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The best introduction to Aveiro is a moliceiro boat tour along the canals. Looking a bit like mini-viking long boats or pimped gondolas, the moliceiros' high, pointed bows and sterns are painted with colorful design themes, ranging from saints to soccer stars to lewd jokes. The boats were originally used to collect seaweed from the lagoon which used for fertilizer. Nowadays, they ferry tourists around town, past wharfs lined with brightly painted fisherman's cottages or art nouveau mansions covered in shining azulejos. You can book an excursion at the tourist office or online from a number of companies like Viva a Ria (www.vivaaria.com, tel.  969 008 687), or Aveitour (www.aveitour.com, tel. 234 097 573). Tours start from 8€ per person for trips of up to 40 minutes around the city, but there are options that range from a whole day exploring the wide watery spaces of the lagoon. (Note: Some visitors object to the smell of the canals. If you're at all sensitive in this fashion, this may not be the tour for you).
    A short walk from the double bridge over the main canal is the Museu de Aveiro, Parque de Santa Joana (tel. 234 423 297; Tues–Sun 10am–6pm; 4€ for adults, free for children and seniors), housed in a 15th-century convent. The museum centerpiece is the Igreja de Jesus church decorated with golden woodwork and blue azulejo tiles, hailed as the finest example of the Portuguese Baroque style in the country. Amongst it all is a masterpiece, the tomb of St. Joana. The Infanta Santa Joana, sister of João II and daughter of Afonso V, took the veil here in 1472. Her tomb, an inlaid rectangle of marble quarried in Italy, attracts many pilgrims. Its delicate pale pinks and roses lend it the air of a cherub-topped confection. Also on display: a lock of the saint's hair, her belt and rosary, and a complete pictorial study of her life. The portrait of her here is exceptional; painted in the late 15th century, it is attributed to Nuno Gonçalves. What's most noteworthy about the convent, though, is its carved gilt work, still lustrous despite the dust.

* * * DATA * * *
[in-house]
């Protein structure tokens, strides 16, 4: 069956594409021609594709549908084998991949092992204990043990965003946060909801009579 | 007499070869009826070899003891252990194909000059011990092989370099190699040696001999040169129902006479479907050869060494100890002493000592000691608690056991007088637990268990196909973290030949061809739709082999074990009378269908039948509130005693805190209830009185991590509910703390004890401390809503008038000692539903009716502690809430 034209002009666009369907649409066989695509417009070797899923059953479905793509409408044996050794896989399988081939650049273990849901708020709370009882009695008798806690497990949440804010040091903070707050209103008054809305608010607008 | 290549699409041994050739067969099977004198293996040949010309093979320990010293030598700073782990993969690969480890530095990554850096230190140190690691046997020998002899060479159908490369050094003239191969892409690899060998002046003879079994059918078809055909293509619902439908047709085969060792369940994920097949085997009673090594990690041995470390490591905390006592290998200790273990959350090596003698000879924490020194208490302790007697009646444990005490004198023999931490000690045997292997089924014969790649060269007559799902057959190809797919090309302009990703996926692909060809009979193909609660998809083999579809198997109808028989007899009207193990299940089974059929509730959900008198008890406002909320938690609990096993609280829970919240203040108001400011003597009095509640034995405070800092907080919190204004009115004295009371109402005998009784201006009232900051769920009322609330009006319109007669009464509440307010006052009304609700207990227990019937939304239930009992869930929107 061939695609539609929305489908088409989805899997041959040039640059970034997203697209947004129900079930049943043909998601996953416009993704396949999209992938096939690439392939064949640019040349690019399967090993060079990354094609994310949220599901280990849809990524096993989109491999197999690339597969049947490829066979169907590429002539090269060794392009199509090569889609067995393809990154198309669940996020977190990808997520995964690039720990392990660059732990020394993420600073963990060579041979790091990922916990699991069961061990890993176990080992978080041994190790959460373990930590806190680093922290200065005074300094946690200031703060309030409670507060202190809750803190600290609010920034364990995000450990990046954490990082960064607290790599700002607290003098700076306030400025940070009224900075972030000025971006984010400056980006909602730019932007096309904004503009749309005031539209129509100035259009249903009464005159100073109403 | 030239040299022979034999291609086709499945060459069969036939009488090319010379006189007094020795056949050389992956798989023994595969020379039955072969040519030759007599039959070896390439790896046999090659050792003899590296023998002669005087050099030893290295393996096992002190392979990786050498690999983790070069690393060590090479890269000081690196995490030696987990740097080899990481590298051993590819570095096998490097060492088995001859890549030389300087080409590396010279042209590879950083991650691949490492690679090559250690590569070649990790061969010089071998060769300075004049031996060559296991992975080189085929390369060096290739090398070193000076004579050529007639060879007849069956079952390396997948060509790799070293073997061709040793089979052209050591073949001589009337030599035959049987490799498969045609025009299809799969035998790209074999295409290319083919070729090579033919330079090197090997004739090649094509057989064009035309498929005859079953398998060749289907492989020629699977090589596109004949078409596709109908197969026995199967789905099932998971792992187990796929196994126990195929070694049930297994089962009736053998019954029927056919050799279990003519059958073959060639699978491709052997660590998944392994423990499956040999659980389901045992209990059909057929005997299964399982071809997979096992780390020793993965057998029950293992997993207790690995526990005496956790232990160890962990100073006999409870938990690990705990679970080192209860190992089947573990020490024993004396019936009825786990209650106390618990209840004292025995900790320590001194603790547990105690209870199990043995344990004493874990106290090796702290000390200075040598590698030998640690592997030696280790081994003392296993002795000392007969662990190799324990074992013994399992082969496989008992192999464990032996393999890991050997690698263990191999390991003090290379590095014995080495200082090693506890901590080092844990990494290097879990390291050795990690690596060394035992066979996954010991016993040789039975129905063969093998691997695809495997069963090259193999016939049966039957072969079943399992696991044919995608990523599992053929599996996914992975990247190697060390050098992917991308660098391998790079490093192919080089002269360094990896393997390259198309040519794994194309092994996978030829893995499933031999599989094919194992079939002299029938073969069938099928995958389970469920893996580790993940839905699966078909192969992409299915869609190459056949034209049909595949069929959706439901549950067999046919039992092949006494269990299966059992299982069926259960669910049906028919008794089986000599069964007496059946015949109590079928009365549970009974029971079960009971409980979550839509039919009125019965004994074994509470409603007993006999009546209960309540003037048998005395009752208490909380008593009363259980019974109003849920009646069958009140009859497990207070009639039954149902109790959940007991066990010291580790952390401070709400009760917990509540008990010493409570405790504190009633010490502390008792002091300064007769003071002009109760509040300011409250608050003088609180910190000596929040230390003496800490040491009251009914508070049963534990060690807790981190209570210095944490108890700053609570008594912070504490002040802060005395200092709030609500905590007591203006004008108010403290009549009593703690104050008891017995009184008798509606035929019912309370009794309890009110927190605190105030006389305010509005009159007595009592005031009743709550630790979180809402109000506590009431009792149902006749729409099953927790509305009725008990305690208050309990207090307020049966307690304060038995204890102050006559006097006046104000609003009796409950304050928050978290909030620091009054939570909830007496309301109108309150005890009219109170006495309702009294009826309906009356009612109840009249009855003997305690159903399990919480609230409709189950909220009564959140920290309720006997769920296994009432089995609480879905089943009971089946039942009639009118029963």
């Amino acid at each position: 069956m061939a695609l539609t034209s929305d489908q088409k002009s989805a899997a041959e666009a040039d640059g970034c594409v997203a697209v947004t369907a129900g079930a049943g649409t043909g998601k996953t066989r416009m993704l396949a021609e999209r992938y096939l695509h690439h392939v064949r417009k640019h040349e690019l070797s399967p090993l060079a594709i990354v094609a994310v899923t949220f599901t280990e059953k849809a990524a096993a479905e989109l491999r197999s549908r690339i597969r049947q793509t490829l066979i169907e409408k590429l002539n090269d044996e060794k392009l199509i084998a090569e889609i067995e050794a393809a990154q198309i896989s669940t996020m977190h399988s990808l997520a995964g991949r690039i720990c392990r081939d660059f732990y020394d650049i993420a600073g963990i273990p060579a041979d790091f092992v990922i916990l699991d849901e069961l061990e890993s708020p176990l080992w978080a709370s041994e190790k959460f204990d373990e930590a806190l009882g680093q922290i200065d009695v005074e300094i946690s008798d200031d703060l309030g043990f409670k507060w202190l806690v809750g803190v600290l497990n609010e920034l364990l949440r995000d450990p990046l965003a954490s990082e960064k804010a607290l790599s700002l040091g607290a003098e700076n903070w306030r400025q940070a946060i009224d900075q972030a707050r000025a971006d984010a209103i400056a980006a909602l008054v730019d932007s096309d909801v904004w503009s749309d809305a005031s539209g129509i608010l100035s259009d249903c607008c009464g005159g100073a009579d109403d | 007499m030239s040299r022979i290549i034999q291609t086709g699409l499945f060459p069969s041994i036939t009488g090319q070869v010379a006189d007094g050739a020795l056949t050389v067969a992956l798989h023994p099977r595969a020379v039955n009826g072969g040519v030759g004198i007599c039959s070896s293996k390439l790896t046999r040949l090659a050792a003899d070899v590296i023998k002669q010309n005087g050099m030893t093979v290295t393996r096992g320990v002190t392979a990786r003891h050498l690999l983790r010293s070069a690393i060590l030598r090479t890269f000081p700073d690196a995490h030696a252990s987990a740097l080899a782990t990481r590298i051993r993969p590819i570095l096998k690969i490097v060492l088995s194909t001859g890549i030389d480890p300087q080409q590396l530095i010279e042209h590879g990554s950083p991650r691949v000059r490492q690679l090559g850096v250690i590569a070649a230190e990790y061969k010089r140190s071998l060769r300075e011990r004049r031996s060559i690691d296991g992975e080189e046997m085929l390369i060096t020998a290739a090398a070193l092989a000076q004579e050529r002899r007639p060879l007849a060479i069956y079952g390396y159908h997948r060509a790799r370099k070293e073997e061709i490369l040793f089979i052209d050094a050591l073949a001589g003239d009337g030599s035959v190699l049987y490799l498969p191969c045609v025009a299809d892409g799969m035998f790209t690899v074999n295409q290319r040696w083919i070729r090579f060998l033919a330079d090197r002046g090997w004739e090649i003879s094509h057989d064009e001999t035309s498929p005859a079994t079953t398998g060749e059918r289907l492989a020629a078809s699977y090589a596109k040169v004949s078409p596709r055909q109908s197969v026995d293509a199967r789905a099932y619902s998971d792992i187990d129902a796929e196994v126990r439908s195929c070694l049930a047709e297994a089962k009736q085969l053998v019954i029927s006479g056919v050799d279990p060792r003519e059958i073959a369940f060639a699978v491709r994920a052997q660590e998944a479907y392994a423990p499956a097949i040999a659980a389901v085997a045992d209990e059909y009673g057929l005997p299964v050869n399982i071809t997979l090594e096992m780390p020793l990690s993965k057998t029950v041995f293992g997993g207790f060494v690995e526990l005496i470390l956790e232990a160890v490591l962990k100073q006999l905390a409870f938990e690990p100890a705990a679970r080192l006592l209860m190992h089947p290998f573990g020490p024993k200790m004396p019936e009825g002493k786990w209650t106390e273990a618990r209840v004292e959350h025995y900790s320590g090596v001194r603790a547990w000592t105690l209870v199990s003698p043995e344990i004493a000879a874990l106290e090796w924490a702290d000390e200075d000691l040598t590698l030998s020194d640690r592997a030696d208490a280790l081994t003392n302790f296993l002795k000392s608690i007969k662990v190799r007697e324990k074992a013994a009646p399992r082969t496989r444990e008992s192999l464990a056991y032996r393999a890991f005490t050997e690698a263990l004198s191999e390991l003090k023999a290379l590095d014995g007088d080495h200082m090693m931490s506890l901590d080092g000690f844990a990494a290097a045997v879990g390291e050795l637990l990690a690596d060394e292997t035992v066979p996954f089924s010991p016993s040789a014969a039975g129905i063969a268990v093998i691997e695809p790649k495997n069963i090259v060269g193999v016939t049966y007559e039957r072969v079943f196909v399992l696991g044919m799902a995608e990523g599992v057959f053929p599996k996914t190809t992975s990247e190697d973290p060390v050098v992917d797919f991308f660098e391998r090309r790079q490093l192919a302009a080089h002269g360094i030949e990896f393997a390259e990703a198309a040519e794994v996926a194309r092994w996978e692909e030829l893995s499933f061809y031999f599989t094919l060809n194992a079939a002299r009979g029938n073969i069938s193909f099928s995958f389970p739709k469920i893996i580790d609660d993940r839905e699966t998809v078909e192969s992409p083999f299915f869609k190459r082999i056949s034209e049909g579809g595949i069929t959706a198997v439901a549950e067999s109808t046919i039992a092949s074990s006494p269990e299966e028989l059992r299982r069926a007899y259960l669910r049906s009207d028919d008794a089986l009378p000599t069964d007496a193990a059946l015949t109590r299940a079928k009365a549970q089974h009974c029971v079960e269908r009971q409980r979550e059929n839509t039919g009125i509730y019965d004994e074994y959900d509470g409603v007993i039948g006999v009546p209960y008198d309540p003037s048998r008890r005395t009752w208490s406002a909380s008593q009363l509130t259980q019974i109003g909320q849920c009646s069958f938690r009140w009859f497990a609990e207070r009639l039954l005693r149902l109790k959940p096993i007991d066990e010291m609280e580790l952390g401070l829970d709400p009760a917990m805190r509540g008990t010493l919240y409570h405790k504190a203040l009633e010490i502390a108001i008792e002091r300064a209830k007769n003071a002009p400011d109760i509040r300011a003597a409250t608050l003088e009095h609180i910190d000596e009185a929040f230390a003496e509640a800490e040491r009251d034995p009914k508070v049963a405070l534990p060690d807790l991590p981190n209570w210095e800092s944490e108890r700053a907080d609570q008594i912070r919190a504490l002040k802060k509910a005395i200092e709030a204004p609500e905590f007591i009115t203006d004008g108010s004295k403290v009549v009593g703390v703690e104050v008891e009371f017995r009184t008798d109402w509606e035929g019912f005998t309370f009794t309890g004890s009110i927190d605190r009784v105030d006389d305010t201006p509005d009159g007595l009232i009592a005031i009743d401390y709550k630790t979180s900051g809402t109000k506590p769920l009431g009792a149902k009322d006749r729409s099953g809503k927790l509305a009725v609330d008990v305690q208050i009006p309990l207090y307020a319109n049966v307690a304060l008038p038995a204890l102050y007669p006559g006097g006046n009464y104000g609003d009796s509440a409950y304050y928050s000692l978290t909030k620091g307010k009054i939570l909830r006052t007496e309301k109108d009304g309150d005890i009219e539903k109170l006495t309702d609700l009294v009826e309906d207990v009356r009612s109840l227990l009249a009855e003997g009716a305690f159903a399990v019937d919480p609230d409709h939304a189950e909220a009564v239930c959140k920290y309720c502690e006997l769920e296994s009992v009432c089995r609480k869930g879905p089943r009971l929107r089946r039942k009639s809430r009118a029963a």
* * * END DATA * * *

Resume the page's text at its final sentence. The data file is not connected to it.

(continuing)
Some of Aveiro's prettiest Art Nouveau buildings are around the canal-side Rossio gardens, one splendid sky-blue townhouse fronted with white-stone carvings of eagles and floral columns was recently converted into a little museum dedicated to the style. The Museu Arte Nova, Rua Barbosa de Magalhães, 9–11 (tel. 234 406 485; Tues–Fri 9:30am–12:30pm, 2–6pm; weekends 2pm–6pm; 2€ adults, includes entry to two other small museums on the city’s history and salt industry) also contains a charming period tea house that makes a hip alternative to the more traditional cafes serving the artery-clogging local speciality oves moles. It turns into a cocktail fueled bar and cultural space in the evenings. The tea room opens at 9:30am and stays open till 2am, later at weekends.
     About 6km (4 miles) south of central Aveiro the town Ílhavo has a pair of worthwhile museums bearing witness to the area's industrial heritage. The Museu Marítimo de Ílhavo, Avenida Dr. Rocha Madahil (www.museumaritimo.cm-ilhavo.pt; [tel] 234 329 990; Tues–Sat 10am–6pm, from Mar–Sept also Sundays 2–6pm; 5€ adults, 2.5€ children and seniors) focuses on cod fishing. It gives an insight into the centrality of bacalhau to the Portuguese psyche and to the tough life of the fisherman who sailed out for months at a time to the coast of Canada and Greenland, braving north Atlantic storms to bring back the salt fish which became a national stable. There's even an aquarium filled with live cod.
     Nearby is the factory settlement of Vista Alegre, which has been producing fine porcelain for almost 200 years, gathering past-and-present European royalty among its fans. Britain’s Elizabeth II has a personalized set of tableware. By the standards of the time, the early 19th-century Vista Alegre factory was known as an enlightened place, providing decent housing, school and chapel and a theater for its workers. They can be visited today, along with the working factory, a museum tracing the history of the brand and a factory outlet shop to pick up a bargain souvenir. You can even attend a pottery or painting workshop to try your hand at producing some of the delicate porcelain, although you may struggle to match some of the top modern artists the factory now contracts to produce special pieces. The Vista Alegre Museum (http://vistaalegre.com, [tel] 234 320 600), is open daily 10:30–7pm. Admission 6€ adults, 3€ children, students and seniors.

Note: This information was accurate when it was published, but can change without notice. Please be sure to confirm all rates and details directly with the companies in question before planning your trip.